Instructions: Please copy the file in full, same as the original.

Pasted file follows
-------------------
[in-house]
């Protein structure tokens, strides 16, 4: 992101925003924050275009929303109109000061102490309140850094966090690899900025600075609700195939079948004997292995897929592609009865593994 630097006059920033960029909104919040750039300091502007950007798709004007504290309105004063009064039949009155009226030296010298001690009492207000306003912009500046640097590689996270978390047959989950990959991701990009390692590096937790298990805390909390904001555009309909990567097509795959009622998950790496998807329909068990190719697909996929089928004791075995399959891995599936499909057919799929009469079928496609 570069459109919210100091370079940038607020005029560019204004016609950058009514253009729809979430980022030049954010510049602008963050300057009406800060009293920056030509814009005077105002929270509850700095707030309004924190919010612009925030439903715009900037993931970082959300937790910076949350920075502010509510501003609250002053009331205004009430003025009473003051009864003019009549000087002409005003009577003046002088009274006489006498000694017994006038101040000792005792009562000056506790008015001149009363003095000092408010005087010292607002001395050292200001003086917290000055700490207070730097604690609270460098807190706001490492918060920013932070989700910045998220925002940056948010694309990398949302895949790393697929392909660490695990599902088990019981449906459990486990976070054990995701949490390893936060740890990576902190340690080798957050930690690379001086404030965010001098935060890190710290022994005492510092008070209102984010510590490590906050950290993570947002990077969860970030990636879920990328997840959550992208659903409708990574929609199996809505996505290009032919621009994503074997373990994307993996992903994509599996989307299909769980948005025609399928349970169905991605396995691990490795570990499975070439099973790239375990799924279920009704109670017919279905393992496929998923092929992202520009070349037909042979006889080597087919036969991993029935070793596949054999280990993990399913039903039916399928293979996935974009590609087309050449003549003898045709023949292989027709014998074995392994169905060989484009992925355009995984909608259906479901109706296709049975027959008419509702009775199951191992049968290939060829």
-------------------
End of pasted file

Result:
[in-house]
């Protein structure tokens, strides 16, 4: 992101925003924050275009929303109109000061102490309140850094966090690899900025600075609700195939079948004997292995897929592609009865593994 630097006059920033960029909104919040750039300091502007950007798709004007504290309105004063009064039949009155009226030296010298001690009492207000306003912009500046640097590689996270978390047959989950990959991701990009390692590096937790298990805390909390904001555009309909990567097509795959009622998950790496998807329909068990190719697909996929089928004791075995399959891995599936499909057919799929009469079928496609 570069459109919210100091370079940038607020005029560019204004016609950058009514253009729809979430980022030049954010510049602008963050300057009406800060009293920056030509814009005077105002929270509850700095707030309004924190919010612009925030439903715009900037993931970082959300937790910076949350920075502010509510501003609250002053009331205004009430003025009473003051009864003019009549000087002409005003009577003046002088009274006489006498000694017994006038101040000792005792009562000056506790008015001149009363003095000092408010005087010292607002001395050292200001003086917290000055700490207070730097604690609270460098807190706001490492918060920013932070989700910045998220925002940056948010694309990398949302895949790393697929392909660490695990599902088990019981449906459990486990976070054990995701949490390893936060740890990576902190340690080798957050930690690379001086404030965010001098935060890190710290022994005492510092008070209102984010510590490590906050950290993570947002990077969860970030990636879920990328997840959550992208659903409708990574929609199996809505996505290009032919621009994503074997373990994307993996992903994509599996989307299909769980948005025609399928349970169905991605396995691990490795570990499975070439099973790239375990799924279920009704109670017919279905393992496929998923092929992202520009070349037909042979006889080597087919036969991993029935070793596949054999280990993990399913039903039916399928293979996935974009590609087309050449003549003898045709023949292989027709014998074995392994169905060989484009992925355009995984909608259906479901109706296709049975027959008419509702009775199951191992049968290939060829």